Torture Should Be Accounted For

Torture is among the most heinous crimes known to humankind. It should never be excused, it should never go unpunished. It is not about who the tortured are, or what the tortured know. It is not about what they have done, what they believe, or whether they would do the same. It is about who we are, and how human beings should be treated. It is about our humanity, that is all.

Sunday, November 2, 2008

The Response from the International Criminal Court

Note: Since the letter to the court was from the signees from this site, comprising 129 electronic signatures, I am posting the response here (and will cite it elsewhere) in the belief that it is essentially addressed to us all.

Please notice that the issue is jurisdiction, and that the countries in which the alleged crimes took place can place the matter within the Court's purview by acknowledging its jurisdiction. That would place the onus of bringing this matter to bear at least somewhat on the citizens of those countries, as it has always been on Americans, like myself, who must continue to pressure our own government about our own government's torture abuses. You who frequent this site from other countries, take heed.

Here then is the response from M.P. Dillon, Head of the Information & Evidence Unit, Office of the Prosecutor, of the International Criminal Court, in its entirety:

The Hague, Monday, 27 October 2008

Dear Sir, Madam,

On behalf of the Prosecutor, I thank you for your communication received on 8/6/2008 as well as any subsequent information.

As you may know, the International Criminal Court ("the ICC" or "the Court") is governed by the Rome Statute, which entrusts the Court with a very specific and carefully defined jurisdiction and mandate. A fundamental feature of the Rome Statute (Articles 12 and 13) is that the Court may only exercise jurisdiction over international crimes if (i) its jurisdiction has been accepted by the State on the territory of which the crime was committed, (ii) its jurisdiction has been accepted by the State of which the person accused is a national, or (iii) the situation is referred to the Prosecutor by the Security Council acting under Chapter VII of the UN Charter.

Based on the information currently available, it appears that none of these preconditions are satisfied with respect to the conduct described. Accordingly, as the allegations appear to fall outside the jurisdiction of the Court, the Prosecutor has confirmed that there is not a basis at this time to proceed with further analysis. The information you have submitted will be maintained in our archives, and the decision not to proceed may be reconsidered if new facts or evidence provide a reasonable basis to believe that the allegations fall within the jurisdiction of the Court. The decision may also be reviewed if there is an acceptance of jurisdiction by the relevant States or a referral from the Security Council.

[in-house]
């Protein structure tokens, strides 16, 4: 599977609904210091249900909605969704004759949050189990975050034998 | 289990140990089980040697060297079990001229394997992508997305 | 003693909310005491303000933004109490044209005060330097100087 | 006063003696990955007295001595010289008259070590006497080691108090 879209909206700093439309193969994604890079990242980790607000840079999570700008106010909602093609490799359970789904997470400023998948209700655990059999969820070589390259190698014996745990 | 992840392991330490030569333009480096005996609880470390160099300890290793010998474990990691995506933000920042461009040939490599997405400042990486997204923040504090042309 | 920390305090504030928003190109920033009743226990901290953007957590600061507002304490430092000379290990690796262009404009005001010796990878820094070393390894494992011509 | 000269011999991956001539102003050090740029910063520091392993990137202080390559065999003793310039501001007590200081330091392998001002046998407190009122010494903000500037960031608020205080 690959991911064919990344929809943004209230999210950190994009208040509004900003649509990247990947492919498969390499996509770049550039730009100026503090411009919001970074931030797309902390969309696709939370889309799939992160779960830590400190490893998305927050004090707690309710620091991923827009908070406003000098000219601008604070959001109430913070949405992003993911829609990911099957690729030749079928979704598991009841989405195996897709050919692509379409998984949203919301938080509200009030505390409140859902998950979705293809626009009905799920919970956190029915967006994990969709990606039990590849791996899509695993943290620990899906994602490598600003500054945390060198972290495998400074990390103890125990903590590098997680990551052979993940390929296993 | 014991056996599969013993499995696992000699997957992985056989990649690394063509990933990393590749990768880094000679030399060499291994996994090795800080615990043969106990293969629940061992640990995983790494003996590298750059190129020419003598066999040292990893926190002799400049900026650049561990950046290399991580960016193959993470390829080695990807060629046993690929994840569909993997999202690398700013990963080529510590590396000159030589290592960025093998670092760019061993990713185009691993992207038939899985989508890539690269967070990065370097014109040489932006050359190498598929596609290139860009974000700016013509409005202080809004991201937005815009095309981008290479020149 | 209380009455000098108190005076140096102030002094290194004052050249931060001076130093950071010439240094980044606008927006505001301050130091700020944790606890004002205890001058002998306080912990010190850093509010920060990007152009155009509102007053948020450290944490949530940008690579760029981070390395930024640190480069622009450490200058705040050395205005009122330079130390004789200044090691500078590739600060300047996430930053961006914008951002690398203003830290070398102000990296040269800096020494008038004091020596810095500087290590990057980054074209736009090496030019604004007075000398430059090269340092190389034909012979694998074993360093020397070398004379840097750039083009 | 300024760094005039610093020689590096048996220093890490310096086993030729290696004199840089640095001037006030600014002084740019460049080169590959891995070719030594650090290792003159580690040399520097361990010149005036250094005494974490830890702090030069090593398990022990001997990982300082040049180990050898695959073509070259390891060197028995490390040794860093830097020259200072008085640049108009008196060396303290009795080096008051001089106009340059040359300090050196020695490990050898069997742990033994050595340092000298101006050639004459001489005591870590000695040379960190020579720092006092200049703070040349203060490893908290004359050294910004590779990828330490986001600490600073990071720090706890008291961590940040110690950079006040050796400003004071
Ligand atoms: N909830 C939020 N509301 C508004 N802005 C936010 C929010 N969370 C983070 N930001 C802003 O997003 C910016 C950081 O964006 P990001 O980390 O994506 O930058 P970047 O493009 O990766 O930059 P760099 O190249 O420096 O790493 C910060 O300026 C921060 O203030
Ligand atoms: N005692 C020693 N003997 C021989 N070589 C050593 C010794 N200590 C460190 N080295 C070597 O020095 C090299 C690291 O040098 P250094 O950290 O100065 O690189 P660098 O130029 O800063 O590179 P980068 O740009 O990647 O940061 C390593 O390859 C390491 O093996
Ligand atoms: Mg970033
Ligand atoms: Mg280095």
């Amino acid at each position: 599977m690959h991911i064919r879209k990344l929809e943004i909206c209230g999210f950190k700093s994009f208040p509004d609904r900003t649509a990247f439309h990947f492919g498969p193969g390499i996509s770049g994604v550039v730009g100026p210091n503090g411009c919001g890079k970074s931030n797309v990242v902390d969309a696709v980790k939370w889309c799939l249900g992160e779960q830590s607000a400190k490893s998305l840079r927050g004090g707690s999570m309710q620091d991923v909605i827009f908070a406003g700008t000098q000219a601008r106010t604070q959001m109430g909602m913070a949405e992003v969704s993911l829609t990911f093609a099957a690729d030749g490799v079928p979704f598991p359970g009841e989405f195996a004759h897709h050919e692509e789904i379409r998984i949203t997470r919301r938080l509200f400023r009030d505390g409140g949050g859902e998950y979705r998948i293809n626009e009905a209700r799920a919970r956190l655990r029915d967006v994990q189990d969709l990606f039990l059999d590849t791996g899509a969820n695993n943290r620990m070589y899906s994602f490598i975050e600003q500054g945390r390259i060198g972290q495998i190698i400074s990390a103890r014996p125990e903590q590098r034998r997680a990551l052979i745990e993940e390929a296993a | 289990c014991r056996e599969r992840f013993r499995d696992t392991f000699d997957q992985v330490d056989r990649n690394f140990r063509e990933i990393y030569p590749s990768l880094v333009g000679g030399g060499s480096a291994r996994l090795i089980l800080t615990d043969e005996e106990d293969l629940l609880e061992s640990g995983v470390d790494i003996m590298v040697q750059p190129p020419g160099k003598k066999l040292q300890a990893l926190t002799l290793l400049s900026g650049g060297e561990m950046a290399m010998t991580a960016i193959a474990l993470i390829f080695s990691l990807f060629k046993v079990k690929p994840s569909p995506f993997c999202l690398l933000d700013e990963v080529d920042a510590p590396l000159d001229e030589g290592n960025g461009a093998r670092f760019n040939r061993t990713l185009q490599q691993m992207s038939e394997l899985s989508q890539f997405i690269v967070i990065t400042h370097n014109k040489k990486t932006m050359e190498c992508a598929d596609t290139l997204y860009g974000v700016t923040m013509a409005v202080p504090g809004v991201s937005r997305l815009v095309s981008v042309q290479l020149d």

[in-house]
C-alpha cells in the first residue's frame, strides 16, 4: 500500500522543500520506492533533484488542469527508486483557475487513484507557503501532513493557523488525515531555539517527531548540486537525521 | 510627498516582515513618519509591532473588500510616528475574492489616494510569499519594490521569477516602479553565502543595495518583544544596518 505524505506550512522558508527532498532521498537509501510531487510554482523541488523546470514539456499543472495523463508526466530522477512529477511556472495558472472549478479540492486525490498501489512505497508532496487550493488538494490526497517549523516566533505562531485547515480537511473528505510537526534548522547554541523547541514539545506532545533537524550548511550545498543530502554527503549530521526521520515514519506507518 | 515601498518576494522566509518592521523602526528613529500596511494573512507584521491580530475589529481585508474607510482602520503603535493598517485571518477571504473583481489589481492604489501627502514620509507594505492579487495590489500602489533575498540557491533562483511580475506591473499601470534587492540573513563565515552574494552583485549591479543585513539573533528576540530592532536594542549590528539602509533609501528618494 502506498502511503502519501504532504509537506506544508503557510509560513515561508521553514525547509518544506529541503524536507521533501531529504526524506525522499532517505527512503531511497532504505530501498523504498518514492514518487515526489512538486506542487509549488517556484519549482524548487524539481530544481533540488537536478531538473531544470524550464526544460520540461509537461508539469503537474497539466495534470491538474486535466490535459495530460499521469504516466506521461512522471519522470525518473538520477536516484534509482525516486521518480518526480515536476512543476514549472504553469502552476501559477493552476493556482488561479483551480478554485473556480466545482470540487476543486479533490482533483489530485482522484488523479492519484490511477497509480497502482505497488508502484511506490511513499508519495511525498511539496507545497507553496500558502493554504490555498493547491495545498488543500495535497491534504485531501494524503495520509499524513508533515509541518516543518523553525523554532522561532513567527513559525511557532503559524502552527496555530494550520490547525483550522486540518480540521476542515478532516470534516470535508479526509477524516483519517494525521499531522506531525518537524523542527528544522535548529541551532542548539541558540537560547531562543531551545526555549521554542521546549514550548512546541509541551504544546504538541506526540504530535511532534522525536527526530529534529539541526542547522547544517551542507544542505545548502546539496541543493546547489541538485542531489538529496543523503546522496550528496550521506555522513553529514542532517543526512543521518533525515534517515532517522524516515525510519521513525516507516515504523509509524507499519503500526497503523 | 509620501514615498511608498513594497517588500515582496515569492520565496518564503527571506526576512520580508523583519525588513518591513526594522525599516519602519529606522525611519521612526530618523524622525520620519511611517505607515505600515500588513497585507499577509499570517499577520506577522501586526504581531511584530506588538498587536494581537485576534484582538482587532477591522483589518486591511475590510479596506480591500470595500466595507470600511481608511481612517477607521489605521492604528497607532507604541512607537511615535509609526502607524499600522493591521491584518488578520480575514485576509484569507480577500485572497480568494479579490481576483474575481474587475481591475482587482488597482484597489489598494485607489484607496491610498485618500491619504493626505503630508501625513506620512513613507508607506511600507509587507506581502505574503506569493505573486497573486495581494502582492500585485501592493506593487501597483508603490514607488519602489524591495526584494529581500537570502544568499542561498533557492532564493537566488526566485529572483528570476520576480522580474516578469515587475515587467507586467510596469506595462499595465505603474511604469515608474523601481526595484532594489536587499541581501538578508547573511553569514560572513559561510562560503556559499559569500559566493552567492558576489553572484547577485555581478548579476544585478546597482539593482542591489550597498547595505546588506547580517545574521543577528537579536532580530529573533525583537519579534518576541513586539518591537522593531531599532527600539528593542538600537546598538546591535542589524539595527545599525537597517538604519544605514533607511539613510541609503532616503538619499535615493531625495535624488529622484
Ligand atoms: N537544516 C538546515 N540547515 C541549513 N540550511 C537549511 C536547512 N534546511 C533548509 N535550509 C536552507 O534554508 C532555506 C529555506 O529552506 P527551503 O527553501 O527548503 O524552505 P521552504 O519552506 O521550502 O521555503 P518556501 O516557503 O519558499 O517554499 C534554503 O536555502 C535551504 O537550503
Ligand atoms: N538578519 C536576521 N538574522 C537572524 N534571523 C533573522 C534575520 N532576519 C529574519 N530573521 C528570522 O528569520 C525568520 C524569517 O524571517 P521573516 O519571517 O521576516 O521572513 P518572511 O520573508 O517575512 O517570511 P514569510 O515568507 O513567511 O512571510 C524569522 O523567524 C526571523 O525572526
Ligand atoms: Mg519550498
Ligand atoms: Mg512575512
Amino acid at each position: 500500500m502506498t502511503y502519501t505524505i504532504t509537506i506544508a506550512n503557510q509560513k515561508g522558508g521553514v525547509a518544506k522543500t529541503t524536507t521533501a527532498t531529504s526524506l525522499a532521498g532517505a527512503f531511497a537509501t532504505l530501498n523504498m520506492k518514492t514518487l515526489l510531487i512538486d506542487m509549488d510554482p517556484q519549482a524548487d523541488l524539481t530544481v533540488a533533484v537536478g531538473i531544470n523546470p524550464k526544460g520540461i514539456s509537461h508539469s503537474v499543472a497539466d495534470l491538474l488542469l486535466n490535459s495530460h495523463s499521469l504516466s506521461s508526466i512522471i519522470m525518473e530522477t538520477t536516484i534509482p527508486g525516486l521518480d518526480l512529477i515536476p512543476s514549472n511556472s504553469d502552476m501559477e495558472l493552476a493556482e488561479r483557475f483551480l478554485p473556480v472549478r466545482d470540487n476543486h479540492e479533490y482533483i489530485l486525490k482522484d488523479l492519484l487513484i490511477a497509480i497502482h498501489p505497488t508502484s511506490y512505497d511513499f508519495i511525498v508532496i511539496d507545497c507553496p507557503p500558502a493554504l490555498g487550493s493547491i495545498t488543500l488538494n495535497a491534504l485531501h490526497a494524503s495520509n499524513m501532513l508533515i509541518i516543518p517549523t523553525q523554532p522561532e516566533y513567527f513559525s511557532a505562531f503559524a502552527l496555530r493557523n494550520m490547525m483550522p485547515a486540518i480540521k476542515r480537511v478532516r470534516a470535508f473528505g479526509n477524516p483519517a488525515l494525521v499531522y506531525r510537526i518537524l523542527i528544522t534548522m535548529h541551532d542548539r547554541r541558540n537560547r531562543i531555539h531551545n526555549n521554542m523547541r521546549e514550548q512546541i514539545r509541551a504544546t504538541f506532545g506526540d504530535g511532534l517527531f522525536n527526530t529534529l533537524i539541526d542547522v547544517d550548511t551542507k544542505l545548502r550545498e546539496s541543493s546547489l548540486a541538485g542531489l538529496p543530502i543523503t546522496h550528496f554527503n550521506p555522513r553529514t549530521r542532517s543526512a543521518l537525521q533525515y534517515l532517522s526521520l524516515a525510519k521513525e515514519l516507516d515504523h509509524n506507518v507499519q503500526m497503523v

I hope you will appreciate that with the defined jurisdiction of the Court, many serious allegations will be beyond the reach of this institution to address. I note in this regard that the ICC is designed to complement, not replace national jurisdictions. Thus, if you wish to pursue this matter further, you may consider raising it with appropriate national or international authorities.

I am grateful for your interest in the ICC. If you would like to learn more about the work of the ICC, I invite you to visit our website at

Yours sincerely,

M.P. Dillon


bamage said...


Ché Pasa said...

Several things come to mind:

1) Encouraging our government to accept the jurisdiction of the ICC. Likelihood is slim -- given the fairly extensive and fairly obvious culpability of a wide range of government and military operatives over many years. Will they willingly accept the jurisdiction of Damned Dirty Foreigners?

2) Convincing any federal prosecutor and court to take on the matter. Uh... not likely either. Given the politization of the courts and the US Attorneys during the Bush years, and the apparent disinclination of the Obama people to do anything about it -- at least so far -- we can't expect any federal official or court to pursue these matters.

3) People's Court. If the institutions fail -- as they have -- to pursue justice in such important matters, the People have the perfect right, indeed the duty, to supercede them, and if a functional People's Court were formed and put into operation, there would be little or nothing the institutional courts could do about it. Going the People's Court route is radical, but it may be the only means for those who have been subjected to torture and other war crimes by the American government to gain any justice at all.

Anonymous said...

Ondelette are you familiar with this; I got notified via an email from my Unitarian church: National Day of Witness for a Presidential Executive Order to Ban Torture. The National Day is next Wednesday, November 12, 2008. The goal is to make sure that President-elect Barack Obama and the new Congress understand the urgency of ending all U.S. support of torture and to begin rebuilding our nation's moral leadership at home and around the world. at the National Religious Campaign Against Torture
Holly McLachlan